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Education Research Has Changed Under COVID. Here’s How the Feds Can Catch Up

The last two years of the pandemic have not been kind to education research. Data collection and studies were disrupted as schools and universities shut down and went remote. Now, the priorities for research have fundamentally shifted to the urgent need to help schools and students recover from the extended disruptions.That’s the conclusion of a new report by the National Academies of Sciences, Engineering, and Medicine, which calls for both structural and topic changes to the research funded by the Institute of Education Sciences, the Education Department’s research agency“When research is grounded in the needs and experiences of communities, then that community’s district and educators are more likely to use the findings of the research in his or her daily work,” said Adam Gamoran, the chairman of the National Academies committee that wrote the report.Among other things, the report calls for IES to focus more research on areas of pressing concern in the last two years, including education technology, teacher education and workforce development, and civil rights policies and practices in schools. It also calls for IES to provide a clearer process for supporting grants, to improve the diversity of education researchers.Education Week spoke with Gamoran about how federal education research can adapt to changing needs. This interview has been edited for length and clarity.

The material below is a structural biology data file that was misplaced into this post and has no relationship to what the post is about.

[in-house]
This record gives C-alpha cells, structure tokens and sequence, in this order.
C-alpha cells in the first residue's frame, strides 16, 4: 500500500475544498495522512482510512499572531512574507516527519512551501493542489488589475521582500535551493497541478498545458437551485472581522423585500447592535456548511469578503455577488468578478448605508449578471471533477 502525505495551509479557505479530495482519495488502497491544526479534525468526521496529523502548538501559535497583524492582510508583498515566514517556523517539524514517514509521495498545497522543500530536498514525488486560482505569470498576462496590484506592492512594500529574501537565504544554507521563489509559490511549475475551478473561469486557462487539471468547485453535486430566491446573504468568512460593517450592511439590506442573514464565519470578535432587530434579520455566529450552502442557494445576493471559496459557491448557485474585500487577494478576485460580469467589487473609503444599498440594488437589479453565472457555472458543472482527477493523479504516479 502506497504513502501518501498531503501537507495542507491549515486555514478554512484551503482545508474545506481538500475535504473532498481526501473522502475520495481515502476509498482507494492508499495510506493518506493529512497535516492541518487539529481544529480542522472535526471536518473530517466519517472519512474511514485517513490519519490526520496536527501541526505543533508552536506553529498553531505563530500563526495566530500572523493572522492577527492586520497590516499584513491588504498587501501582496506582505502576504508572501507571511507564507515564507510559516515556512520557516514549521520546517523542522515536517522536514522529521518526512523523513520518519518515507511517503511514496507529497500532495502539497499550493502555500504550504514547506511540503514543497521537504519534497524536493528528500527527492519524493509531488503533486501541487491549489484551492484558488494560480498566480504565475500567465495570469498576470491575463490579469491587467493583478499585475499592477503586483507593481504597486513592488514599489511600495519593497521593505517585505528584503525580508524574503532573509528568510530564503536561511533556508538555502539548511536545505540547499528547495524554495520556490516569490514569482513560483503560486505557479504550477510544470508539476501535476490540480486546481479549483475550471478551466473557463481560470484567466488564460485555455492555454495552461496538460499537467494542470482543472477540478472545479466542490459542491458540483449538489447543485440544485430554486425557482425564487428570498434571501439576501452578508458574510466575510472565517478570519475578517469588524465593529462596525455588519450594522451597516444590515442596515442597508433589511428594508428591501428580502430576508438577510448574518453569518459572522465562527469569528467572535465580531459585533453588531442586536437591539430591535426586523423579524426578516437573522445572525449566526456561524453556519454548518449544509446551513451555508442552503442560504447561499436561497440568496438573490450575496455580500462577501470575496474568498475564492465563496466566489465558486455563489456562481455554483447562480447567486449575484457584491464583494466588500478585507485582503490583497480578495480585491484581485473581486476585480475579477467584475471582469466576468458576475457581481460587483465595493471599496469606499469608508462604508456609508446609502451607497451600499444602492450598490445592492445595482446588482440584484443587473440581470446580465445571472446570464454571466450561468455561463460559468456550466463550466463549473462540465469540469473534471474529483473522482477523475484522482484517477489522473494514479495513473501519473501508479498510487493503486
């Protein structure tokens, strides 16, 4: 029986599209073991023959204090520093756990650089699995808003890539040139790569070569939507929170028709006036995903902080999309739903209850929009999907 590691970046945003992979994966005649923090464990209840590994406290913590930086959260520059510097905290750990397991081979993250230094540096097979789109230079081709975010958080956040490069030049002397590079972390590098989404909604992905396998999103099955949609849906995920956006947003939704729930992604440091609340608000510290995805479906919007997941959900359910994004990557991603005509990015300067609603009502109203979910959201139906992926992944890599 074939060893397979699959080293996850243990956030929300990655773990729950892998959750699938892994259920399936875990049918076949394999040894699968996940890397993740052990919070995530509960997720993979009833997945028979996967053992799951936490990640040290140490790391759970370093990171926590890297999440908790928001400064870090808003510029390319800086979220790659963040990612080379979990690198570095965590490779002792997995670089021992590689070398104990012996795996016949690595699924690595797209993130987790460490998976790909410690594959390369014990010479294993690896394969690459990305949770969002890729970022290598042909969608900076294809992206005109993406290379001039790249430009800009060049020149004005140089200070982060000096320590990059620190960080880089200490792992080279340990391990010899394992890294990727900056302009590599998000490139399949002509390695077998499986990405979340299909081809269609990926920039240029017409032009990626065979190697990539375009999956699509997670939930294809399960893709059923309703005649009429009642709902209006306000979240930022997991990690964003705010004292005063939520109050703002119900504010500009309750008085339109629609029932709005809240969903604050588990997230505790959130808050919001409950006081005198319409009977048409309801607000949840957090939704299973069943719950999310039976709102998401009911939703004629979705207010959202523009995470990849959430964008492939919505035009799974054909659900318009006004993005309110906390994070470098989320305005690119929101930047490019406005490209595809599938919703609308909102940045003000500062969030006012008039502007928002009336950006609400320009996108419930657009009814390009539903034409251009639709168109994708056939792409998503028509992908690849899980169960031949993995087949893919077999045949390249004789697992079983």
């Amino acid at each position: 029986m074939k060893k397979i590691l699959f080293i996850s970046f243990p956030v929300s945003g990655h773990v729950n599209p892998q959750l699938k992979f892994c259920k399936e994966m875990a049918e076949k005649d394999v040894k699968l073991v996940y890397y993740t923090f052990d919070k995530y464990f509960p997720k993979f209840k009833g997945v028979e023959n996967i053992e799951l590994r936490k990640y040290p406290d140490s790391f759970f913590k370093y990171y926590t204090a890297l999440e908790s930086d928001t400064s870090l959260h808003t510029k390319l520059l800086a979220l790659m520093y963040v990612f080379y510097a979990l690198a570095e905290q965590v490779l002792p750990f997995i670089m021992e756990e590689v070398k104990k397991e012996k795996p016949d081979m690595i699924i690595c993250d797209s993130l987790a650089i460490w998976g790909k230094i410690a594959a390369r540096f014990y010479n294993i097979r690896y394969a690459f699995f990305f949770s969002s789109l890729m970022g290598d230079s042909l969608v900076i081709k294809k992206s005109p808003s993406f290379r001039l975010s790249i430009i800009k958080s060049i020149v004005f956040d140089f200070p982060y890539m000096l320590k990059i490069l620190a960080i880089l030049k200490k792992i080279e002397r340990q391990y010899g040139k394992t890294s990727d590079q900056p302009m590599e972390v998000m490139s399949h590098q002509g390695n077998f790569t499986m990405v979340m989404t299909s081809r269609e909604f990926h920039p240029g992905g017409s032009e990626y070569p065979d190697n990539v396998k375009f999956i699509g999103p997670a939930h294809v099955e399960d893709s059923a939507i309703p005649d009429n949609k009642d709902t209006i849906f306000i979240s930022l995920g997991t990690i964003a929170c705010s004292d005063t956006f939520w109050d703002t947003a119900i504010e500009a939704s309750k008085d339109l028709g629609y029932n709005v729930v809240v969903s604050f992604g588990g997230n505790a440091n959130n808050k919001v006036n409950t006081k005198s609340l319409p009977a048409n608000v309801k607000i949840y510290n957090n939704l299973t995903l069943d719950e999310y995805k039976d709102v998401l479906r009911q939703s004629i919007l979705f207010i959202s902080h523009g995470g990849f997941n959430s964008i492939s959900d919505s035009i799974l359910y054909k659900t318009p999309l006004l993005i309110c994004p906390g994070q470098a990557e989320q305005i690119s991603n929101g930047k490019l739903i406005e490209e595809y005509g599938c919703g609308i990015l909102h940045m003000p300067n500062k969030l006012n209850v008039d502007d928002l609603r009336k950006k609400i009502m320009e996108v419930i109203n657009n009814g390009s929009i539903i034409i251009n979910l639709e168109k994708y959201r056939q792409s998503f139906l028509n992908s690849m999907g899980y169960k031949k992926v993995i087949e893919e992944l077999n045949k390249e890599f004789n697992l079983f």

How do you think the last two years have changed priorities for education research?

Gamoran: I think the pandemic has both sharpened our attention to existing inequalities and exacerbated the inequalities that already exist in our education system. Inequality has always been the number one problem of U.S. education, and the pandemic has made that clearer than ever. And it has made inequalities worse through disrupted learning and through stress and trauma on students, parents, and educators. So that’s the first big consequence of the pandemic with implications for research. And then, technology has always been a major focus of IES, but we’ve seen the use of technology in education during the pandemic, and that has intensified the need for new research on technology and education. We know that administrative data collections were greatly disrupted and we know that opportunities to carry out classroom-based research were greatly disrupted during the pandemic.